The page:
Login
Copyright

What is Ore? - Definition, Types, Uses & Examples

An error occurred trying to load this video.

Try refreshing the page, or contact customer support.

Coming up next: Effect of Adding Carbon to Steel

You're on a roll. Keep up the good work!

Take Quiz Watch Next Lesson
 Replay
Your next lesson will play in 10 seconds
  • 0:00 Definition of Ore
  • 1:13 Types of Ore
  • 2:37 Uses for Ore
  • 3:40 Lesson Summary
Add to Add to Add to

Want to watch this again later?

Log in or sign up to add this lesson to a Custom Course.

Login or Sign up

Timeline
Autoplay
Autoplay
Create an account to start this course today
Try it free for 5 days!
Create An Account

Recommended Lessons and Courses for You

Lesson Transcript
Instructor: Heather Pier

Heather has taught high school and college science courses, and has a master's degree in geography-climatology.

Learn about ores, which are a special type of rock from which we can economically extract valuable elements and minerals. Ores are the source for some of the world's most important geological resources, including both precious and industrial metals and energy resources like uranium.

Definition of Ore

Unless you have some form of telepathy, you are probably reading this lesson on an electronic device. That electronic device and its associated battery contain any number of metals in its circuitry and components, and those metals all began their life as an ore. An ore is a special type of rock that contains a large enough amount of a particular mineral (usually a metal) to make it economically practical to extract that mineral from the surrounding rock. Not all minerals are found in a large enough amount in one location to make it worth it to remove the ore from the rock through a process known as mining. Ores can be mined in a number of ways, including strip mining as shown here at this uranium mine.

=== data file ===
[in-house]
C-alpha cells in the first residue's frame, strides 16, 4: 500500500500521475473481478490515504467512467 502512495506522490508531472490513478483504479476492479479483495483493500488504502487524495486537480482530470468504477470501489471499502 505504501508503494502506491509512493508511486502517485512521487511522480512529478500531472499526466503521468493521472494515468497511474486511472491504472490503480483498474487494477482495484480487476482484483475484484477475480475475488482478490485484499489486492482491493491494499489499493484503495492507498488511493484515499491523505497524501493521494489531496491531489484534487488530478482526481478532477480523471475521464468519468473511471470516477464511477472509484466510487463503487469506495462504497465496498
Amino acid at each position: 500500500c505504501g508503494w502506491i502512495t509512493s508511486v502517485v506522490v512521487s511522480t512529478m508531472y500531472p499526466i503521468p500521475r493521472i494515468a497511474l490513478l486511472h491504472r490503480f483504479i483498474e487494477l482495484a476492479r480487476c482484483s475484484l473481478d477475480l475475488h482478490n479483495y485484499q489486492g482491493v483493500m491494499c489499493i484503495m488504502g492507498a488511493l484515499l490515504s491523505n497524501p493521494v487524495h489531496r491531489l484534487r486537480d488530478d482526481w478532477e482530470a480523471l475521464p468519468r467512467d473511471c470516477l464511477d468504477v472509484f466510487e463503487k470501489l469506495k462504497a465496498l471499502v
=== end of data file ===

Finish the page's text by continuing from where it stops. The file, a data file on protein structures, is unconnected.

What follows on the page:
Strip mining
Strip mining pit

If there is a large enough amount present, the rock will be extracted and processed in a variety of ways (depending on the type of mineral) to remove the mineral from the surrounding rock. Once they are extracted and processed, the minerals can be turned into whatever products are desired, including the components in your cell phones and computers. One of the best known metals, gold, is extracted from gold ore like this sample.

Gold ore
Large piece of gold ore

Types of Ore

Ores are classified based on how they form. Some ores form from the cooling and crystallization of minerals within magmas, lavas, or igneous intrusions. These are known as magmatic or volcanic ores. Nickel, copper, and iron ores are typically formed from magmatic or volcanic-related deposits. Carbonate alkaline ores are formed from other igneous processes other than volcanic and activity. Rare earth element ores and also some diamonds are part of the carbonate alkaline group. As you can imagine, if ores can form from igneous processes, then they can also form from metamorphic or sedimentary processes also. Metamorphic ores often contain lead, zinc, and silver, as well as some iron oxides. Sedimentary ore deposits include banded iron formations, and gold, platinum, zinc, tin, and even diamond-containing ores that formed in sedimentary environments. Lastly, ores can form as a result of hydrothermal processes. These processes involve the exposure of rocks and minerals to extremely hot water, usually near oceanic hydrothermal vents or hot springs. Most of the world's gold ores, as well as uranium ores, formed from hydrothermal processes.

Uses for Ore

So what are some uses for ore?

To unlock this lesson you must be a Study.com Member.
Create your account

Register for a free trial

Are you a student or a teacher?
I am a teacher

Unlock Your Education

See for yourself why 30 million people use Study.com

Become a Study.com member and start learning now.
Become a Member  Back

Earning College Credit

Did you know… We have over 95 college courses that prepare you to earn credit by exam that is accepted by over 2,000 colleges and universities. You can test out of the first two years of college and save thousands off your degree. Anyone can earn credit-by-exam regardless of age or education level.

To learn more, visit our Earning Credit Page

Transferring credit to the school of your choice

Not sure what college you want to attend yet? Study.com has thousands of articles about every imaginable degree, area of study and career path that can help you find the school that's right for you.

Create an account to start this course today
Try it free for 5 days!
Create An Account
Support